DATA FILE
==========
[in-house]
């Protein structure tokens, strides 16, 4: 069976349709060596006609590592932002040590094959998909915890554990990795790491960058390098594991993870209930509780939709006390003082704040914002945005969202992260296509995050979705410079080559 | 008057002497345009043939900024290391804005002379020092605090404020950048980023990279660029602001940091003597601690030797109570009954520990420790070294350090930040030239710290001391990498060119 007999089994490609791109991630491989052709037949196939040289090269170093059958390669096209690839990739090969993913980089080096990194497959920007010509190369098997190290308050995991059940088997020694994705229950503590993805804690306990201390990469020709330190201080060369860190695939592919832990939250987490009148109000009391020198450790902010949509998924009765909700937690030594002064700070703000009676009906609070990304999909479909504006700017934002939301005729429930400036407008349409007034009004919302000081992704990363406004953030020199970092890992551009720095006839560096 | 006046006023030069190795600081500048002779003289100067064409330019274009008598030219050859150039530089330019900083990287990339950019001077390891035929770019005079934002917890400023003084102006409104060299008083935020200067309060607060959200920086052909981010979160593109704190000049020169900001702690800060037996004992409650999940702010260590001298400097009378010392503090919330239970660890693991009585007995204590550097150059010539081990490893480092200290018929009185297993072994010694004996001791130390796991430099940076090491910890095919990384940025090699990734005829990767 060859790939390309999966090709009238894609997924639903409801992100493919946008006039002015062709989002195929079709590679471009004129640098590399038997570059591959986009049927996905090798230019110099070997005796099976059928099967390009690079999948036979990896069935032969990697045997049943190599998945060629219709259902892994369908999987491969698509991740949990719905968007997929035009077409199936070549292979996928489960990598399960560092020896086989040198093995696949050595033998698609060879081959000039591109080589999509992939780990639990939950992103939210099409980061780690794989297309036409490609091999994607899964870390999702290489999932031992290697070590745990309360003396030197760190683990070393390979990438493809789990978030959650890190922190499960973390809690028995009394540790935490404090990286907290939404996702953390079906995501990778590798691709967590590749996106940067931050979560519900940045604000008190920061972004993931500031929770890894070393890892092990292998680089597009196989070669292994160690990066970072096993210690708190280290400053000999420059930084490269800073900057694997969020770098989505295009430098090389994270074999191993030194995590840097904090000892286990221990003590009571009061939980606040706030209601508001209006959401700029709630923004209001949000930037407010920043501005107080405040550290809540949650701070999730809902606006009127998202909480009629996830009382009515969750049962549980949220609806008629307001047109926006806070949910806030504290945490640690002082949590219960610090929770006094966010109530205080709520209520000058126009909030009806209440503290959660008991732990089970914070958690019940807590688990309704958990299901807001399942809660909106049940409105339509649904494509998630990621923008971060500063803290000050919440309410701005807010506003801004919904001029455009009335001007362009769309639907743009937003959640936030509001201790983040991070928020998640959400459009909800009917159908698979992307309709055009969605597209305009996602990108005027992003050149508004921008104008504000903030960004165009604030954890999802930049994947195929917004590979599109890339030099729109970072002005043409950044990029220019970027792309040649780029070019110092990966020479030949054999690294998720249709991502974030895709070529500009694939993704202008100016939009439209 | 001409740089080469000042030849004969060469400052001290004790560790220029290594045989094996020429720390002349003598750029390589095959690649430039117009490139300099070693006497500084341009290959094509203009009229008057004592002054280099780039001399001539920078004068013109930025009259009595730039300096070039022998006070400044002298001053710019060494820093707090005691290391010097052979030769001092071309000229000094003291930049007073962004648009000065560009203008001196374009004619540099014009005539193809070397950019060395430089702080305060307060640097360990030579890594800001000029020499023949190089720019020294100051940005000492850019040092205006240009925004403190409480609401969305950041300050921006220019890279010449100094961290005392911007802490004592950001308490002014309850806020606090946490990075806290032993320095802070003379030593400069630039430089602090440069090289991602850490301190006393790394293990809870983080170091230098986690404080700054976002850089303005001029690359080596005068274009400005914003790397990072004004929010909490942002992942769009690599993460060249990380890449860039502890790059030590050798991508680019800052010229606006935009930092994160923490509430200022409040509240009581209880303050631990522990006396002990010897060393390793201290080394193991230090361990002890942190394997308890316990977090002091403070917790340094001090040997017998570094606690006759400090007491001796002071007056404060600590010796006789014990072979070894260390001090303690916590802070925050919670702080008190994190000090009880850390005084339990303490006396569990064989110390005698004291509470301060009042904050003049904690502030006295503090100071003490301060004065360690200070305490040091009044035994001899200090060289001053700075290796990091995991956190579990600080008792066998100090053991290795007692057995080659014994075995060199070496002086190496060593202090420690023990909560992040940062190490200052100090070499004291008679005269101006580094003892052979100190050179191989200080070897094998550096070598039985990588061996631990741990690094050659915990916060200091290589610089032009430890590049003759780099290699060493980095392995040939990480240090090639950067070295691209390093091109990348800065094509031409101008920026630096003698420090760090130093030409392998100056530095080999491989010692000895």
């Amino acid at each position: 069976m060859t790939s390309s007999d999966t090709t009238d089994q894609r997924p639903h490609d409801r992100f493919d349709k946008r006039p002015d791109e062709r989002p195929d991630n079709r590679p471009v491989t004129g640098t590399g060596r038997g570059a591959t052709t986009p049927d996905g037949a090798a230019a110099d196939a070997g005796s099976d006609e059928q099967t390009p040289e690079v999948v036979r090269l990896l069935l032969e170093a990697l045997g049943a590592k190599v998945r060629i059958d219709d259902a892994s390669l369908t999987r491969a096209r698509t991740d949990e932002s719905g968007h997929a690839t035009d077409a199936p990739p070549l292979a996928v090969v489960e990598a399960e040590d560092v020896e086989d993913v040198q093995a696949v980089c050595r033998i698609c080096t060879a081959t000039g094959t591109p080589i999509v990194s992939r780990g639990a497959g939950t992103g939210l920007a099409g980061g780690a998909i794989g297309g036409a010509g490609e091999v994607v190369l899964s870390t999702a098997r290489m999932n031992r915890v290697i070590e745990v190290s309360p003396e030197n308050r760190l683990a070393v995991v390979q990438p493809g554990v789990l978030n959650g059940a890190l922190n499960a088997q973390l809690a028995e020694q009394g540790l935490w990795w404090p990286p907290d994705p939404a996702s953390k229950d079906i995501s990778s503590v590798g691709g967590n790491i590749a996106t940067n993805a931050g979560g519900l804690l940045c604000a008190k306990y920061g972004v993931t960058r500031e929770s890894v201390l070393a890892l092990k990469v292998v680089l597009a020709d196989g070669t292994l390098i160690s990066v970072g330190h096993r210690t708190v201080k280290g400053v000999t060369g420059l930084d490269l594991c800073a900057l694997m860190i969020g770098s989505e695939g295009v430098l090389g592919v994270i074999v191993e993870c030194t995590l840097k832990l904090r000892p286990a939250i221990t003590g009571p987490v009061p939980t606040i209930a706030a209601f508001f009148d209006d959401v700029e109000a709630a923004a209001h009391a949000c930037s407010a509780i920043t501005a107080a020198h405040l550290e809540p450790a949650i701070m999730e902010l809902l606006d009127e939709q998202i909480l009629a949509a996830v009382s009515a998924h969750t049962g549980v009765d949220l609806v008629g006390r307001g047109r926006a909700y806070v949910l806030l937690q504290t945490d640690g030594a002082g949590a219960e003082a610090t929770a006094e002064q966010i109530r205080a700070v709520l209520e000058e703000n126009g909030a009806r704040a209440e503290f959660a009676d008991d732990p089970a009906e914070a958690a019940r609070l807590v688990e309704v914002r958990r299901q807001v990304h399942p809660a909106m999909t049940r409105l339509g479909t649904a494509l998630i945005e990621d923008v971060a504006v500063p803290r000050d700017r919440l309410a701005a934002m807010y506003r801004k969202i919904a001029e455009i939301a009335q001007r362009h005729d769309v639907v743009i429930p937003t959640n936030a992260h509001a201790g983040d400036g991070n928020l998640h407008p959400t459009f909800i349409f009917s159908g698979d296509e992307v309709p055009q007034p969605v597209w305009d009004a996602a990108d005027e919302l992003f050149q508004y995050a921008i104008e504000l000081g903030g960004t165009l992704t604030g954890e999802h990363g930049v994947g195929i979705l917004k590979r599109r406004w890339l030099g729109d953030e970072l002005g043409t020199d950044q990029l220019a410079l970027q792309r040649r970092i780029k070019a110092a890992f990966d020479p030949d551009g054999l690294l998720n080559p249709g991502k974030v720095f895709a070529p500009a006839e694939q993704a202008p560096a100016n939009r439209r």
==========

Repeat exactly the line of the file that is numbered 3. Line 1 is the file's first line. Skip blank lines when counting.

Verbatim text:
């Amino acid at each position: 069976m060859t790939s390309s007999d999966t090709t009238d089994q894609r997924p639903h490609d409801r992100f493919d349709k946008r006039p002015d791109e062709r989002p195929d991630n079709r590679p471009v491989t004129g640098t590399g060596r038997g570059a591959t052709t986009p049927d996905g037949a090798a230019a110099d196939a070997g005796s099976d006609e059928q099967t390009p040289e690079v999948v036979r090269l990896l069935l032969e170093a990697l045997g049943a590592k190599v998945r060629i059958d219709d259902a892994s390669l369908t999987r491969a096209r698509t991740d949990e932002s719905g968007h997929a690839t035009d077409a199936p990739p070549l292979a996928v090969v489960e990598a399960e040590d560092v020896e086989d993913v040198q093995a696949v980089c050595r033998i698609c080096t060879a081959t000039g094959t591109p080589i999509v990194s992939r780990g639990a497959g939950t992103g939210l920007a099409g980061g780690a998909i794989g297309g036409a010509g490609e091999v994607v190369l899964s870390t999702a098997r290489m999932n031992r915890v290697i070590e745990v190290s309360p003396e030197n308050r760190l683990a070393v995991v390979q990438p493809g554990v789990l978030n959650g059940a890190l922190n499960a088997q973390l809690a028995e020694q009394g540790l935490w990795w404090p990286p907290d994705p939404a996702s953390k229950d079906i995501s990778s503590v590798g691709g967590n790491i590749a996106t940067n993805a931050g979560g519900l804690l940045c604000a008190k306990y920061g972004v993931t960058r500031e929770s890894v201390l070393a890892l092990k990469v292998v680089l597009a020709d196989g070669t292994l390098i160690s990066v970072g330190h096993r210690t708190v201080k280290g400053v000999t060369g420059l930084d490269l594991c800073a900057l694997m860190i969020g770098s989505e695939g295009v430098l090389g592919v994270i074999v191993e993870c030194t995590l840097k832990l904090r000892p286990a939250i221990t003590g009571p987490v009061p939980t606040i209930a706030a209601f508001f009148d209006d959401v700029e109000a709630a923004a209001h009391a949000c930037s407010a509780i920043t501005a107080a020198h405040l550290e809540p450790a949650i701070m999730e902010l809902l606006d009127e939709q998202i909480l009629a949509a996830v009382s009515a998924h969750t049962g549980v009765d949220l609806v008629g006390r307001g047109r926006a909700y806070v949910l806030l937690q504290t945490d640690g030594a002082g949590a219960e003082a610090t929770a006094e002064q966010i109530r205080a700070v709520l209520e000058e703000n126009g909030a009806r704040a209440e503290f959660a009676d008991d732990p089970a009906e914070a958690a019940r609070l807590v688990e309704v914002r958990r299901q807001v990304h399942p809660a909106m999909t049940r409105l339509g479909t649904a494509l998630i945005e990621d923008v971060a504006v500063p803290r000050d700017r919440l309410a701005a934002m807010y506003r801004k969202i919904a001029e455009i939301a009335q001007r362009h005729d769309v639907v743009i429930p937003t959640n936030a992260h509001a201790g983040d400036g991070n928020l998640h407008p959400t459009f909800i349409f009917s159908g698979d296509e992307v309709p055009q007034p969605v597209w305009d009004a996602a990108d005027e919302l992003f050149q508004y995050a921008i104008e504000l000081g903030g960004t165009l992704t604030g954890e999802h990363g930049v994947g195929i979705l917004k590979r599109r406004w890339l030099g729109d953030e970072l002005g043409t020199d950044q990029l220019a410079l970027q792309r040649r970092i780029k070019a110092a890992f990966d020479p030949d551009g054999l690294l998720n080559p249709g991502k974030v720095f895709a070529p500009a006839e694939q993704a202008p560096a100016n939009r439209r």